In the same time you dedicate to your 1:1, try having a powerful conversation. You’ll find you achieve the same (or deeper) level of understanding of project status, but you will also draw greater insight, resourcefulness, and engagement from the individual.

What are the components of a powerful conversation? Powerful conversations are frequent and forward looking (at least once per week and focused on upcoming events and projects), they involve active listening, they demonstrate high expectations and support.

Sound complex? It doesn’t have to be. Keep the conversation focused on what’s working and what’s not, what the near-term priorities are, how to work more often in her/his strengths, and what help is needed from you, the leader.

You will not only learn something in this conversation but you will likely enjoy it and actually start looking forward to your 1:1s. That’d be a change, right?

Finally, give productive feedback.

The Index ‘reveals that in each country, despite significant cultural differences, the single biggest driver of fully-engaged employees is the statement: “I have the chance to use my strengths every day at work.”

Source: The Marcus Buckingham Company StandOut Global Engagement Index (GEI) 2015

Many managers avoid giving feedback because it can be uncomfortable and we worry our team member will ‘take it the wrong way.’ Actually, people like getting feedback, as long as the feedback is genuine, specific, actionable, and well-rounded (that is, it involves both positive and negative guidance).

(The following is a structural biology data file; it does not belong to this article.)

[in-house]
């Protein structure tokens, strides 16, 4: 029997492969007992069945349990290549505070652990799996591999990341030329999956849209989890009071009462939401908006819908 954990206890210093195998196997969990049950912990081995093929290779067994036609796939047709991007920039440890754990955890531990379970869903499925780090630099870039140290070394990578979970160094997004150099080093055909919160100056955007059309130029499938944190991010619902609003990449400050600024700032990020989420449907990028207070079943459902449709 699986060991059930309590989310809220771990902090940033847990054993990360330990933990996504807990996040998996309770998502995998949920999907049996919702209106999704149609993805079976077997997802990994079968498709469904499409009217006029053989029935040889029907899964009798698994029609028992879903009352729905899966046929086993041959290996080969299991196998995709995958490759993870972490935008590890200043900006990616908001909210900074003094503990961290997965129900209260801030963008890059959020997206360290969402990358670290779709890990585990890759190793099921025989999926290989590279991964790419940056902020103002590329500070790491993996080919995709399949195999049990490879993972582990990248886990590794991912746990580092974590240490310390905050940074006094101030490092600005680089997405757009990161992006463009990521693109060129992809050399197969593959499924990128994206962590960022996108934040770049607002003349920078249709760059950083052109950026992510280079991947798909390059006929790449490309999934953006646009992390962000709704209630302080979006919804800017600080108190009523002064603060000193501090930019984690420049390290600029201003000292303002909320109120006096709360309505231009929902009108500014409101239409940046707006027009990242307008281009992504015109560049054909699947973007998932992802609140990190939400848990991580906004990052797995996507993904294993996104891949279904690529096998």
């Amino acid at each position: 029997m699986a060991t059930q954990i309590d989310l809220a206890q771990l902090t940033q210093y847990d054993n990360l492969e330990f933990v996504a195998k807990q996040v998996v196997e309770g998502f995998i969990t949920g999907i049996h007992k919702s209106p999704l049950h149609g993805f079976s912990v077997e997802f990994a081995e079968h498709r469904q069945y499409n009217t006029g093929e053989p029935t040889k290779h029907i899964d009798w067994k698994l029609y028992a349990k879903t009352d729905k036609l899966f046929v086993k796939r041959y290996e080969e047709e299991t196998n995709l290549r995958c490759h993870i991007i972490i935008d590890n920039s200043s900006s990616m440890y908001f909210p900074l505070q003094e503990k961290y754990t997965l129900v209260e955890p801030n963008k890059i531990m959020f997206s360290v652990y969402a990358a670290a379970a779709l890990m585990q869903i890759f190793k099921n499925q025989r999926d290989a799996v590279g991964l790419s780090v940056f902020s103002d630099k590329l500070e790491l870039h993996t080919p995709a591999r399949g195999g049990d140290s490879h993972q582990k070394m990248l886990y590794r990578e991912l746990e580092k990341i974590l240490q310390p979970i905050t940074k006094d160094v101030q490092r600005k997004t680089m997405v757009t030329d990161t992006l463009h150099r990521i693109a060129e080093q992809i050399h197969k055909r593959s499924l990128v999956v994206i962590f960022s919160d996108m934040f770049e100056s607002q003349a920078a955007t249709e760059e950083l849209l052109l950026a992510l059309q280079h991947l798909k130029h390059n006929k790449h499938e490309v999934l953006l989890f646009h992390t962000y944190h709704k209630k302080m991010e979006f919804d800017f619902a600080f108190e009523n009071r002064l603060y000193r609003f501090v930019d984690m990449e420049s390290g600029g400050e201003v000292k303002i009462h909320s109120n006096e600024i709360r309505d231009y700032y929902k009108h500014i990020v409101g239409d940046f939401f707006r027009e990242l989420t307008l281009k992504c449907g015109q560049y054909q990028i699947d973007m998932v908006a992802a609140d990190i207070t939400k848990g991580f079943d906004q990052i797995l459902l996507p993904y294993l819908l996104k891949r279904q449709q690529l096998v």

We tend to think of feedback as criticism or ‘opportunities for development’. But positive feedback is just as important. One study showed that a minimum ratio of positive to negative feedback in the workplace is at least 3:1 (and don’t be afraid to go higher, the study also found you can go as high as 13:1 before the positive feedback becomes less meaningful).

The keys to good feedback, positive or negative, is that it be in support of the right behavior. That is, it leads to the employee being able to do her or his job better.

Remember, the great majority of employees want to do a good job and excel at their work. And you will have high levels of engagement with these people as long as they clearly know:

  • what is expected of them; i.e., what does excellence in their work look like;
  • how their contribution fits into the overall mission of the organization; and
  • you and their team mates have their back.

So, four tips for giving feedback to drive engagement and performance:

  1. Always connect feedback to the behavior, not the person. Make it clear you want the person to be successful.
  2. Deliver at least three positive comments for each negative one. But be genuine and sincere in your positive feedback.
  3. Remember your job is to set expectations and to support, not to do the work yourself. So, push hard for the person to find solutions. Avoid solving the problem yourself: “What changes can you suggest in the approach?”
  4. Find ways to link performance to his or her strengths: “I know you are really good at X. How can you look at this problem from that perspective?”
  5. Finish with support: “What help do you need to get this done?”

I see engagement not as a goal but as a practice. If we consistently work on allowing people to work in their strengths, we are intentional in our conversations and we deliver consistent helpful feedback, it’s remarkable the kind of high-performing teams we can build.